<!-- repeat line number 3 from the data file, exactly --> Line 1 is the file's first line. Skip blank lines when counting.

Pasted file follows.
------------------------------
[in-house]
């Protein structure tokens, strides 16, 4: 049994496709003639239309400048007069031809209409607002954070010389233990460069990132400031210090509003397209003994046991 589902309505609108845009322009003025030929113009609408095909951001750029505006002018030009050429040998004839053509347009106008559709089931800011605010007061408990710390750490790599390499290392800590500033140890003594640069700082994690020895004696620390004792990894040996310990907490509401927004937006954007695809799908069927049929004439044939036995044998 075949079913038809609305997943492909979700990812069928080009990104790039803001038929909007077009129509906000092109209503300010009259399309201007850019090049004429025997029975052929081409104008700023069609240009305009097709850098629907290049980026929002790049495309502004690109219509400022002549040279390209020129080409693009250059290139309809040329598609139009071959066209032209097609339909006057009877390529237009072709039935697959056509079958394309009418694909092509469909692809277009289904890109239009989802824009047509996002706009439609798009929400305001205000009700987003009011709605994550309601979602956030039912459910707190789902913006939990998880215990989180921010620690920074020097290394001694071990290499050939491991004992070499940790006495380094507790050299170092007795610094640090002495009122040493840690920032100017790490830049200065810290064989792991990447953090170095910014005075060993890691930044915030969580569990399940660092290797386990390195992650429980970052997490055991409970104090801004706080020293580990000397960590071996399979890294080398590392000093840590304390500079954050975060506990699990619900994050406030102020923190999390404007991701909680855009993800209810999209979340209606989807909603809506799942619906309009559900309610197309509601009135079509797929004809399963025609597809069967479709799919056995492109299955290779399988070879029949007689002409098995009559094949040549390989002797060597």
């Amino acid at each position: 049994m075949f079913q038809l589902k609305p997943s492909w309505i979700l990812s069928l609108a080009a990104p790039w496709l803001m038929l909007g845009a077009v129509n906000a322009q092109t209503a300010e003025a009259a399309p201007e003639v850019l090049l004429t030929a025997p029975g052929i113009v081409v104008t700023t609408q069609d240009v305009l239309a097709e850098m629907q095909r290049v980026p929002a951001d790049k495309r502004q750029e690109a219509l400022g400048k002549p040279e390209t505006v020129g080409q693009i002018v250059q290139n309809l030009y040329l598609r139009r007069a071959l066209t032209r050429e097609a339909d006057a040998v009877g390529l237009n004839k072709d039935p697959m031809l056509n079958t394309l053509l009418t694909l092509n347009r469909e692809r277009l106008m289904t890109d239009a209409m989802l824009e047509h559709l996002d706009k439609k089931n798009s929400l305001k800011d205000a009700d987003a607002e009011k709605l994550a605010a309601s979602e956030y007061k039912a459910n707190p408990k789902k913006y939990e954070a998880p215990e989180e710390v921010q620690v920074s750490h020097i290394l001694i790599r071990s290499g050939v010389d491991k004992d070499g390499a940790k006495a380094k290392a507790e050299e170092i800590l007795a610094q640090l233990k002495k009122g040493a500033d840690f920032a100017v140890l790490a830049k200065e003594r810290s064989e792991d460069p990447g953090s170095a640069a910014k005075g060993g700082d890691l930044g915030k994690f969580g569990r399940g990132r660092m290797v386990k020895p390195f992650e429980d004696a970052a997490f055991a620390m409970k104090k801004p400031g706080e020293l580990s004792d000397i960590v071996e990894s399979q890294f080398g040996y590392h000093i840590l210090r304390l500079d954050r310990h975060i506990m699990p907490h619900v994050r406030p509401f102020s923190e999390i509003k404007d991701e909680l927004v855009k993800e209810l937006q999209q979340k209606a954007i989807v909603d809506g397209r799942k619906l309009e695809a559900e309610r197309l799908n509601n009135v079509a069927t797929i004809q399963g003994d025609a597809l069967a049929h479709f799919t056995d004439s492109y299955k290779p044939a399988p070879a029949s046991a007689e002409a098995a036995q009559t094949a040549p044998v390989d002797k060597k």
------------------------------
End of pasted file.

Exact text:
């Amino acid at each position: 049994m075949f079913q038809l589902k609305p997943s492909w309505i979700l990812s069928l609108a080009a990104p790039w496709l803001m038929l909007g845009a077009v129509n906000a322009q092109t209503a300010e003025a009259a399309p201007e003639v850019l090049l004429t030929a025997p029975g052929i113009v081409v104008t700023t609408q069609d240009v305009l239309a097709e850098m629907q095909r290049v980026p929002a951001d790049k495309r502004q750029e690109a219509l400022g400048k002549p040279e390209t505006v020129g080409q693009i002018v250059q290139n309809l030009y040329l598609r139009r007069a071959l066209t032209r050429e097609a339909d006057a040998v009877g390529l237009n004839k072709d039935p697959m031809l056509n079958t394309l053509l009418t694909l092509n347009r469909e692809r277009l106008m289904t890109d239009a209409m989802l824009e047509h559709l996002d706009k439609k089931n798009s929400l305001k800011d205000a009700d987003a607002e009011k709605l994550a605010a309601s979602e956030y007061k039912a459910n707190p408990k789902k913006y939990e954070a998880p215990e989180e710390v921010q620690v920074s750490h020097i290394l001694i790599r071990s290499g050939v010389d491991k004992d070499g390499a940790k006495a380094k290392a507790e050299e170092i800590l007795a610094q640090l233990k002495k009122g040493a500033d840690f920032a100017v140890l790490a830049k200065e003594r810290s064989e792991d460069p990447g953090s170095a640069a910014k005075g060993g700082d890691l930044g915030k994690f969580g569990r399940g990132r660092m290797v386990k020895p390195f992650e429980d004696a970052a997490f055991a620390m409970k104090k801004p400031g706080e020293l580990s004792d000397i960590v071996e990894s399979q890294f080398g040996y590392h000093i840590l210090r304390l500079d954050r310990h975060i506990m699990p907490h619900v994050r406030p509401f102020s923190e999390i509003k404007d991701e909680l927004v855009k993800e209810l937006q999209q979340k209606a954007i989807v909603d809506g397209r799942k619906l309009e695809a559900e309610r197309l799908n509601n009135v079509a069927t797929i004809q399963g003994d025609a597809l069967a049929h479709f799919t056995d004439s492109y299955k290779p044939a399988p070879a029949s046991a007689e002409a098995a036995q009559t094949a040549p044998v390989d002797k060597k």